How to pick the university that’s right for you
Deciding what university to attend can be an overwhelming and confusing process to go through. It’s arguably the most important decision you’ll make in terms of your education.
So I've broken the process down into three main categories you should look at when picking the right university for you!
Choosing the right course
Assuming you’ve already chosen what course you want to study for the next few years, your first task is narrowing down the list of universities. To do this, you’ll want to check which ones offer the course you're interested in.
Once you’ve narrowed it down a little, dive into what that course entails. Remember, this is what you’ll be studying everyday for several years, so it needs to be right!
In particular, focus on these things:
Be sure that the entry requirements for the course match your predicted grades and see which universities are a realistic choice based on this.
How you’ll be assessed on the course
From personal experience, my course, English Literature, isn’t assessed through exams anymore and is now mainly focused on coursework-based assessments. Other courses might be heavily weighted on work placements or physical exams, so it’s always important to check and work out which you’d prefer.
Find out exactly what you’ll be studying on the course. Most universities will show a breakdown of modules and subjects you’d be covering. See what piques your interest most. I looked particularly at reading lists, as some universities specialised in Shakespeare studies or modern literature and I needed to make sure I wasn’t going to hate the books I’d be reading.
Virtual open days seem to be replacing physical ones while the coronavirus situation is ongoing, but you should still be able to ask questions. For example, find out how often you’ll be in lectures or seminars and how much independent study is required. Then, you can base your choice around how much contact time you’d prefer.
Now you know the course is right for you, but is the location where the uni is based going to be the right fit? Here are some things to take into consideration:
Go to an open day
As I’ve already touched on in this article, physical open days might not be possible right now, but you can still go to virtual ones. Check out when they’re taking place and learn as much about the university, city and course as you can.
Once things have settled down and physical open days are running again, you can then go and see the place in real life. Visiting the university is really helpful, as it’ll give you a real feel as to what the tone of the place is like.
You’ll want to check out everything the university has to offer. When you’re on a virtual open day (or when physical ones are allowed again), make sure to get a tour of the campus and look out for the quality of the library, as it’ll be your first stop when that first assignment rolls around. Some unis will even have facilities like cafes, supermarkets and gyms, so be sure to ask questions about what’s on campus.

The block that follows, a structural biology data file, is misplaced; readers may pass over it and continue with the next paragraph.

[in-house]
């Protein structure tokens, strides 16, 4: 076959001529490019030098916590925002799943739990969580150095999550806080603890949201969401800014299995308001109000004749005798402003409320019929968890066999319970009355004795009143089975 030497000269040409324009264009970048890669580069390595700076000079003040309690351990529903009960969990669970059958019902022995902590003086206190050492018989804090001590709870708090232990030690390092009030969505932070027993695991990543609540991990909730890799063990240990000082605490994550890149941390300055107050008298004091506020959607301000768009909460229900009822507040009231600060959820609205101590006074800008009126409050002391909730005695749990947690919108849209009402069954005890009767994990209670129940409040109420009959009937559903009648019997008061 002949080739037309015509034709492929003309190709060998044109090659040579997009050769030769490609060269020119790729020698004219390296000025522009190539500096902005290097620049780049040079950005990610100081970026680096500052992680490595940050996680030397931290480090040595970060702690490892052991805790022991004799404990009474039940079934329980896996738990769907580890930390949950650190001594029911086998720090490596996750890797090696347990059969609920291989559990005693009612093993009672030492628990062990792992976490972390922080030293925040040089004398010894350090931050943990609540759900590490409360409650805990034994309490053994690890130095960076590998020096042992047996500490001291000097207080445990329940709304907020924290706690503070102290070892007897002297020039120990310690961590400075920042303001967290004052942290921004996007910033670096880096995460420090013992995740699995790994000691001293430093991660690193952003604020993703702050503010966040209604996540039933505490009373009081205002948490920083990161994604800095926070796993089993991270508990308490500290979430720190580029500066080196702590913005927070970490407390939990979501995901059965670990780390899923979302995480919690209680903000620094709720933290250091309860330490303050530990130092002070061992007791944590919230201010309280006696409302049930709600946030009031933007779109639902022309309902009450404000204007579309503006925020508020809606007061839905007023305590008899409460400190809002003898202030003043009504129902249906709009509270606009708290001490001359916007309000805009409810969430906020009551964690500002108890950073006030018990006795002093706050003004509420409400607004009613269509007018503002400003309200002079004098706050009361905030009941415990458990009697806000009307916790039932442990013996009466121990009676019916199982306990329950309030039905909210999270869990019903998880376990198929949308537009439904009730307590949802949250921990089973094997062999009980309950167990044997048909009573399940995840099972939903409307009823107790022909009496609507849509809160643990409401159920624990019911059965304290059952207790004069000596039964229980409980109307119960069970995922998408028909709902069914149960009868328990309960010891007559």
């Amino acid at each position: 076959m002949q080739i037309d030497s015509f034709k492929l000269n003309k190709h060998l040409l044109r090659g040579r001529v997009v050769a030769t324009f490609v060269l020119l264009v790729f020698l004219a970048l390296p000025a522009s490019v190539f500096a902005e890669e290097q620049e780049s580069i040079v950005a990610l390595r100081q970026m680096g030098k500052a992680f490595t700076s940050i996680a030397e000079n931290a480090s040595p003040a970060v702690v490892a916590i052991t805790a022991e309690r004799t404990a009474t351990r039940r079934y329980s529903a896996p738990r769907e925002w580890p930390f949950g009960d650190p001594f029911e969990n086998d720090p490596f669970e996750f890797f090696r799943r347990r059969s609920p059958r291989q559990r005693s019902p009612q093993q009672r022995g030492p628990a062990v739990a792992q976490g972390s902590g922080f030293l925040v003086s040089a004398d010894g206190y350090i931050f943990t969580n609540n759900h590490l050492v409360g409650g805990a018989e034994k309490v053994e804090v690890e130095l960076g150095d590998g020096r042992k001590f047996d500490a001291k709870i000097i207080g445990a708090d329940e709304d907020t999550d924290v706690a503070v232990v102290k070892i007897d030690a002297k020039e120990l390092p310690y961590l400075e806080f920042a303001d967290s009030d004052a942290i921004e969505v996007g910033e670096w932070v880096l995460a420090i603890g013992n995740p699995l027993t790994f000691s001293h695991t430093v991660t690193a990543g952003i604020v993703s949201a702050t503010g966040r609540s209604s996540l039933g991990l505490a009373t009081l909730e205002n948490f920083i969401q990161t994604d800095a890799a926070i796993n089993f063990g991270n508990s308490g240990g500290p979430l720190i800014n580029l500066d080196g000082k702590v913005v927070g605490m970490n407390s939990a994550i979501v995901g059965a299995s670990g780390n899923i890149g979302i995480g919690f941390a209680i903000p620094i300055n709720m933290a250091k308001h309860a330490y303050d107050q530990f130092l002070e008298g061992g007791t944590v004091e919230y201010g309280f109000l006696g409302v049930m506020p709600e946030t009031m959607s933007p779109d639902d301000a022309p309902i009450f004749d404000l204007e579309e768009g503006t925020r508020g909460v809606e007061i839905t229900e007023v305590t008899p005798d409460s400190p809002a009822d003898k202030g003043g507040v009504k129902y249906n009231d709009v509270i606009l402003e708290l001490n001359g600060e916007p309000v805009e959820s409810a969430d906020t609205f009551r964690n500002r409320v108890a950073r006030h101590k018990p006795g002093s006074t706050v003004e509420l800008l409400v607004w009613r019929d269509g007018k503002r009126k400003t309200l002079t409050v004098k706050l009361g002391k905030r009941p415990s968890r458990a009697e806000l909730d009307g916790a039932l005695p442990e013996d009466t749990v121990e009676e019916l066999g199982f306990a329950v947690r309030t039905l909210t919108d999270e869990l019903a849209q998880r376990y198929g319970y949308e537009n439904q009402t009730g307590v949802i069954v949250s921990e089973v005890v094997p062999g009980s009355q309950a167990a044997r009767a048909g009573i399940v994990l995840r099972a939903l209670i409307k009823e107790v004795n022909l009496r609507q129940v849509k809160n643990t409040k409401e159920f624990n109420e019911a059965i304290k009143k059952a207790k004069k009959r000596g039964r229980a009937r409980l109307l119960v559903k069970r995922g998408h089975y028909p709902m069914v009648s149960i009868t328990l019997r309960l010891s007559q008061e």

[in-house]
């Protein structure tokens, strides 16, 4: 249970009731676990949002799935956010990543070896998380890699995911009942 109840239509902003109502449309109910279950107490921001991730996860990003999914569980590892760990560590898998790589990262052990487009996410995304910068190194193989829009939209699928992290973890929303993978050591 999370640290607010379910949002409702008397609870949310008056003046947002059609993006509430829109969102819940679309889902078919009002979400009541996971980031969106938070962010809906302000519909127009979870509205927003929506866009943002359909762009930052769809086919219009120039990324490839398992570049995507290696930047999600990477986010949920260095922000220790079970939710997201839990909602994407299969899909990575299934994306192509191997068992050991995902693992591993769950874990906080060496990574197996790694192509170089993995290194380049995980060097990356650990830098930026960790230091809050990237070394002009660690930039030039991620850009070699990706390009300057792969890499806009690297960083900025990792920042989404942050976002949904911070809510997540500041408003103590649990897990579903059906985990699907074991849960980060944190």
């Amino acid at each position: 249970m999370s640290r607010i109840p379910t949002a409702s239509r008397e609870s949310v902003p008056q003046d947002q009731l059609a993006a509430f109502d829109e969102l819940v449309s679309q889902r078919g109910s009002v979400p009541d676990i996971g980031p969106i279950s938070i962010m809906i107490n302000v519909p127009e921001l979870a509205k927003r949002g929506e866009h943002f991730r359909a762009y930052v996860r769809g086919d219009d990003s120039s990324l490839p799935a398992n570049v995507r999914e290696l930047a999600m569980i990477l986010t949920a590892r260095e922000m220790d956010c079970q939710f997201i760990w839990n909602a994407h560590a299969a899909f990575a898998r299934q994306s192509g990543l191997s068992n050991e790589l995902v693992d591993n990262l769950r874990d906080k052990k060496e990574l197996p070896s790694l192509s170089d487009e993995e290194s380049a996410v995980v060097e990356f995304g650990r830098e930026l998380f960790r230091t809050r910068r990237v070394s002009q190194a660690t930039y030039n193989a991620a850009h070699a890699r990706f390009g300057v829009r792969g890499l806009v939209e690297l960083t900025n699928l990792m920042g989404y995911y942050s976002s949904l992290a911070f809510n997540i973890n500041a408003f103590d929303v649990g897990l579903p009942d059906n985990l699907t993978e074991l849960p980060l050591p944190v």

If you have a hobby or interest that you want to actively continue while at university then you’ll need to check out whether the university offers this. A quick look at the university’s website and you’ll find it in no time.
Socialising is one of the most important parts of student life. If you’re not interested in any of the societies then you might want to look for a university that has clubs that are more in line with your own hobbies.
For a lot of you, this will be the first time you’re moving out of your family home, so it’s essential to investigate where you’ll be living for most of the year. On that note, you might find it useful to see all of the cities that Unite Students has accommodation in and look at the different options.
The course, check. The university, check. Now have a look at the city you’ll be spending your time in. Remember, most courses are at least three years long, so you’ll be living there for a while. Make sure you like it by considering the following.
Is it too far away from home? Is it too close to home? Check out how long (and costly) the commute home will be and make sure you’re comfortable with the distance between you and your family.
When attending an open day, check out the city and the surrounding area. Are you a city person or do you prefer small towns? Considering how many years you’ll be living there for, you’ll need to be comfortable with what the place has to offer. Once you figure that out, you’ll feel much better about moving to a whole new location.
Some locations are just more expensive than others. City centres will most typically have more luxury brands and higher prices. Look at how the price of accommodation compares to other cities and see how costs might evolve if you move off of campus or into private housing in the area.
The cost of living is an important factor to consider too. We all know London is an expensive place to live, but will the more substantial student loan make it worthwhile?
Work through all of these different considerations and you should have a pretty good shortlist. Then, it’s all about following your gut, trusting your instincts and getting excited about the years ahead.